He shook his head, frustrated. “Victoria, you have proven that you are persistent and curious. You’ve forgotten more knowledge than anybody three times your age. Surely you must have some idea?”

     “No, not this time.”

     The policeman cursed in frustration. “Victoria, what do you think we made you wait for so long?”

     “To intimidate me into telling the truth?”

     “No! That girl in the hospital called Bridget was your friend, correct? And you didn’t wonder what may have caused her heart attack?”

     I felt like dirt. “I-”

     “Victoria, you have so much scientific knowledge inside you, but you just can’t use your head. The brain is a sensitive thing - how do you know that you didn’t just break that girls brain? You’ve been stressing her on using her Eye over and over, and now she’s in the hospital. All because you were careless!”

     “But it was HER IDEA!”

     “AND YOU, AS SMART AS YOU ARE, SHOULD HAVE HAD THE SENSE TO TURN HER DOWN!” He leans across the table while he screams at me, his face as red and hateful as anything. I think I may have peed myself.

     “You should be put on public probation for this, Victoria. Anyone with any sense in the city council would throw you in jail. You nearly cost this girl her life.”

     After staring me down for a few seconds more, he sat back down. I took that as an excuse to stare at my feet, wishing I could cry and wouldn’t cry at the same time. “But lucky for you, neither of those things will happen to you. As I said, that is my last question. You will be driven back to your house now. And you should expect that we will be keeping a much closer eye on you, Victoria.”

     I felt so stupid. How, howcould I’ve let this happen? I’ve been so stupid, and Bridget had seemed so eager to learn, and I was eager too, and now Bridget’s in the hospital! I should have refused to teach her, I should have not told her, I should have-

     “Vikki…”

     I lifted my head toward Dad. He began to say something, but the policewoman driving interrupts us. 

     “Be quiet. You should know that any word you say can and will be used against you.”

     “I’ve had enough of being told to not talk to my own daughter. You have finished interrogating her and I have the right to speak.”

     Slowly, the policewoman turned back to the road, and didn’t speak again.

     “That cop should not have said that to you, Vikki. I’m sure you already feel terrible, and him blaming it on you is the worst thing he could say to a child. And, Vikki?”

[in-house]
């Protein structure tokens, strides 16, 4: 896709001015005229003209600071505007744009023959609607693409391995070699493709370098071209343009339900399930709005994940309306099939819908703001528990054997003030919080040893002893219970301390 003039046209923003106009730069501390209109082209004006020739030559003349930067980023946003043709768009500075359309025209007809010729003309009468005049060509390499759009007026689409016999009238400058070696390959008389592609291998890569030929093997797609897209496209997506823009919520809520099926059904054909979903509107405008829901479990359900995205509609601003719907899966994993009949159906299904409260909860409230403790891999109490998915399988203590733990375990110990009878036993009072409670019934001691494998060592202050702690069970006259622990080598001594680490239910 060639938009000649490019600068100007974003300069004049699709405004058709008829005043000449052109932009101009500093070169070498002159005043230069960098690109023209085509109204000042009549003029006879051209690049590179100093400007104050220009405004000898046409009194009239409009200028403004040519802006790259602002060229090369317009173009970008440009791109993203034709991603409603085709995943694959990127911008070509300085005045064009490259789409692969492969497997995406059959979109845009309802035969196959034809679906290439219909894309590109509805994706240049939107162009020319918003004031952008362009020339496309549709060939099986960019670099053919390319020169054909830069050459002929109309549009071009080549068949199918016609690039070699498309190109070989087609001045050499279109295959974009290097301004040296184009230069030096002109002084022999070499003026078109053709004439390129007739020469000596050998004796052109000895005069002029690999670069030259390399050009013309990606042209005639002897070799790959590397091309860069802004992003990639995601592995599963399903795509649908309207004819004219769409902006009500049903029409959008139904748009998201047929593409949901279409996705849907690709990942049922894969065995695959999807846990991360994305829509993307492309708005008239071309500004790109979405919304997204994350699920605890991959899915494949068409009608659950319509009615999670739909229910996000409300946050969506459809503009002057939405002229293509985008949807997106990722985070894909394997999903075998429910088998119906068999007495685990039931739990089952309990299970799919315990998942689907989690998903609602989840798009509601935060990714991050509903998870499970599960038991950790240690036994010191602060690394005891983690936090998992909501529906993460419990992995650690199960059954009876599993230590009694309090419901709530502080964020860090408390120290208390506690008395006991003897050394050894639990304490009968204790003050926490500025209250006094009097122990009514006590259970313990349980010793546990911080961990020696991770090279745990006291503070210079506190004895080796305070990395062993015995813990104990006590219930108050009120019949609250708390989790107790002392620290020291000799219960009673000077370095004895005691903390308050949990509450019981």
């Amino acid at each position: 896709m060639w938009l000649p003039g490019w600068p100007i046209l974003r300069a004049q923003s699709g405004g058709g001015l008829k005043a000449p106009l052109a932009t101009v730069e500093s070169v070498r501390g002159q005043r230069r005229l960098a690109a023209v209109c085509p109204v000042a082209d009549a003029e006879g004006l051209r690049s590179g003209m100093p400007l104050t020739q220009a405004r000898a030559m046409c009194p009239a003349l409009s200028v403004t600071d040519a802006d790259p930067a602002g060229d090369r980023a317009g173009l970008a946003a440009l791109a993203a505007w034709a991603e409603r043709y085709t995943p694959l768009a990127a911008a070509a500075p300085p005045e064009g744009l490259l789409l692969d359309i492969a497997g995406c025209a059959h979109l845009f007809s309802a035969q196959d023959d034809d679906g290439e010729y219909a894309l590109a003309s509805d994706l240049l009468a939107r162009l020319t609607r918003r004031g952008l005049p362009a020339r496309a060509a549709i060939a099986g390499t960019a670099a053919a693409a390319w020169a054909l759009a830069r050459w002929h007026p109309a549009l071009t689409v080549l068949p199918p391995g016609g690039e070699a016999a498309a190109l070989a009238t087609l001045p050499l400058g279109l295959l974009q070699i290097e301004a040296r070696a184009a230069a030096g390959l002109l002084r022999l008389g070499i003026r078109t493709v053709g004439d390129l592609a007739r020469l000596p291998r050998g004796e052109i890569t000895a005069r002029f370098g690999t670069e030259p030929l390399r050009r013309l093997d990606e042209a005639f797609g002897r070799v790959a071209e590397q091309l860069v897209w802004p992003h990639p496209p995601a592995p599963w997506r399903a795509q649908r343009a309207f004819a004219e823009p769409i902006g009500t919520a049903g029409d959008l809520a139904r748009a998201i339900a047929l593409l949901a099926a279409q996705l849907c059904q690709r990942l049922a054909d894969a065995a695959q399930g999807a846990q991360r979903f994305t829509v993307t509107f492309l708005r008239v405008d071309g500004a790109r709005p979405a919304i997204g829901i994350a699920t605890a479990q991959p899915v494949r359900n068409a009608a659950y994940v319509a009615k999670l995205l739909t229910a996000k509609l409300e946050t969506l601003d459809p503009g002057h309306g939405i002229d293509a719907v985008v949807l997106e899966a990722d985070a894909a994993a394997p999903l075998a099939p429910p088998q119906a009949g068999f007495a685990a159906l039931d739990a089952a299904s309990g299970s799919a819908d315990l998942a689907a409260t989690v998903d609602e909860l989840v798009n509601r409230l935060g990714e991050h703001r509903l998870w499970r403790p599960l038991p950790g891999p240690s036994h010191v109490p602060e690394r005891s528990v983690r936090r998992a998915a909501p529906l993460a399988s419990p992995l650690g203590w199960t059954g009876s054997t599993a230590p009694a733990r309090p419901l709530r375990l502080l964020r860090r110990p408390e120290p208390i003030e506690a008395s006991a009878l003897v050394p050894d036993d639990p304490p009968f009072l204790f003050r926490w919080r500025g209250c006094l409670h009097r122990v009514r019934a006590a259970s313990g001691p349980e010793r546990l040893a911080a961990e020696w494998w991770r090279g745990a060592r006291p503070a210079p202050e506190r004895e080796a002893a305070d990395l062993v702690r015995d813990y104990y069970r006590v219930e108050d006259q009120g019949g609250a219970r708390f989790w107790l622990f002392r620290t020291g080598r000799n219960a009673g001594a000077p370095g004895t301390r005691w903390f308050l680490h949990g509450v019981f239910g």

“Yeah?”

     “No matter what you did so far, you are still a child, and I am going to stand by and support whatever you do. Everybody makes mistakes, and this is just a bad mistake you made. And you will use this experience in the future.”

     “Bridget’s still in the hospital, dad.”

     “Yes, for a heart attack, according to what the policeman says. I don’t know about you, but I don’t see how you can link brain injury to a heart attack. What happened to Bridget was just an accident they’re blaming on you. ”

     “I hope so.”

     I still felt crummy, but Dad did have a pretty decent point. And it was nice to know that dad is behind me on this.

     But then I thought about school.

     Everybody completely freaked out in class when they learned I was in a coma, and after this I was sure that Brandon was going to dance with joy when he heard. Maybe this time he’ll actually do something creative to piss me off.

     It was a miserable ride back home.

 

Threads and Sheets

By Aishwarya W.

     The faint beeping of a device sounded like a foghorn to him in his haze of darkness, assaulting his ears, and sending him reeling at how loud the constant beep beep was. He was tired, every bone in his body felt like jelly. It was hell, sleeping in the dark, damp hospital bed, waiting for either death or salvation, whatever came first. 

     He wondered if his children were doing fine. The faces of little Ari's, and young Chloe's apparent devastation were etched in his mind like the very initials on his future, but forthcoming gravestones were. When he tested positive for the one thing he never wanted happening, he felt like a failure, lying there, all day, all night, not with his family, to support them, to see them. He wanted salvation, a release from all the anticipation they were going through.